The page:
Location technologies continue to play a role in Snapchat’s product evolution. That includes AR, such as Landmarkers and Local Lenses, but it also extends into Snapchat’s broader road map. Like Google, Facebook and others, Snap sees location as a relevance-trigger.
Starting with Snap’s broader product evolution beyond AR, the thought is that social interaction is largely tied to the real world (lockdowns aside). So if Snap can add layers of social relevance based on where you are and where you’ve been, it can deepen connections and engagement.
This thinking drove Snap’s 2017 acquisition of Placed, which it subsequently divested for other reasons. It’s since shown intent to carry the social mapping baton farther. Among other signals, Snap’s Alex Dao told me as much during an interview at the recent Localogy 20/20 conference.
According to Dao, Much of Snap’s location strategy orbits the Snap Map, which geo-tags users and their Snaps on a map interface. 200 million Snapchatters use it to find each other, and Snap has begun to monetize that engagement by letting local businesses promote themselves.
All of the above was advanced last week with Snap’s acquisition of location data platform StreetCred. The deal will bring four members of StreetCred team to Snap, where they’ll work on strengthening the geo-data backbone of Snap Map and other location-based initiatives.
This should have an impact, given the talent involved. Co-founder Randy Meech was formerly CEO of Mapzen, a Samsung-owned open mapping startup. Co-founder Diana Shkolnikov also worked at Mapzen as engineering director. StreetCred itself will be shut down following the deal.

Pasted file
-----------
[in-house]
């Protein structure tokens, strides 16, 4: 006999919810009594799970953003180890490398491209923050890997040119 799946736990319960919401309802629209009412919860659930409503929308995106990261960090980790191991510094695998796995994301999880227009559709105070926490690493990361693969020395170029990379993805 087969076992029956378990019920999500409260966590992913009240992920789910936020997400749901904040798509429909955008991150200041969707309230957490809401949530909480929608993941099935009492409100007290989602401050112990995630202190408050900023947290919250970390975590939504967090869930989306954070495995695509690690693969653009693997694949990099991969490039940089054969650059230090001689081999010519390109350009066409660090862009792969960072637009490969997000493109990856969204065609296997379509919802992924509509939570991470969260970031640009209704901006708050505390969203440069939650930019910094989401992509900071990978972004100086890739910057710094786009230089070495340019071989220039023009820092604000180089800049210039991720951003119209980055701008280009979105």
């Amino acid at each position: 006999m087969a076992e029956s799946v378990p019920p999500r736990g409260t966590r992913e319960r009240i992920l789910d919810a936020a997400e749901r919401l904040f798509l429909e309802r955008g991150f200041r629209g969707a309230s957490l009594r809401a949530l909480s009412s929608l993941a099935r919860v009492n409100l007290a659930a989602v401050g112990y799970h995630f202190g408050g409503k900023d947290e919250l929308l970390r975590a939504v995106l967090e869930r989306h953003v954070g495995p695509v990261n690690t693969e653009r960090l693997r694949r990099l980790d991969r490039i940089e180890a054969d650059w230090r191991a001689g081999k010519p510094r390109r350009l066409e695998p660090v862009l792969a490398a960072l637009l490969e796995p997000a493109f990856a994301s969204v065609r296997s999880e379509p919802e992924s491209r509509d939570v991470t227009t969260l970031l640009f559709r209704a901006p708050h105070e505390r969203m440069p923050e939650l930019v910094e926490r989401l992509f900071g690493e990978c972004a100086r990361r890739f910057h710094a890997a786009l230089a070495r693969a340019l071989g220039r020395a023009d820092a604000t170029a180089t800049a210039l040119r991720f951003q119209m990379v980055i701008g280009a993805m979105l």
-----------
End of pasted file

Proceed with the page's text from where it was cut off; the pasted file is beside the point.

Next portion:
StreetCred’s approach is to “open up and decentralize” location data using a blockchain-based marketplace that incentivizes users to collect mapping data. This crowdsourced approach is similar to the ways Niantic empowers its users to gather spatial maps while playing Pokémon Go.
It also aligns with Snap’s comments at its June partner summit when it announced Local Lenses. It said at the time that it plans to use Snapchat user activity and Snaps to build a 3D map of the world to strengthen its location-based AR capabilities — its own version of an AR cloud.
In this way, the StreetCred acquisition could have direct impact on Local Lenses and Snap’s overall location-based AR play, though the explicit acquisition driver was for Snap Map. These initiatives all tie together in some way, so there are implications for AR either way.
The crowdsourcing approach also fits the profile. As Dao told me, Snap’s Gen-Z-heavy user base is active, engaged and mobile. They have $323 billion in direct purchasing power and $1.2 trillion in indirect purchasing power. This will only grow as they phase into the adult consumer population.
That brings us back to monetization. Snapchat last year launched a new program that lets businesses buy map-based promotions on Snap Map in a self-serve manner. Known as Promote Local Place it allows them to create promoted listings to drive foot traffic from Snap Map users.
Beyond unique access to all those buying-empowered Gen-Z users, Dao emphasizes the organic “discoverability” that Snapchat offers SMBs. Given the migratory user habits noted earlier, Snapchat users are socially active in the real world, albeit less so in the age of Covid.
Panning back, Snap continues to inch closer to local commerce. Historic steps include geo-filters, and recent moves include Local Lenses. Those features are notable on their own but get more interesting when considering the business promotional implications that come with them.
Speaking of the big picture, Snap’s ongoing efforts to infuse location relevance into its products go beyond AR. But AR is central to those efforts, as should any technology that inherently fuses the digital and physical worlds. Expect Snap’s moves in 2021 to continue to reflect that mission.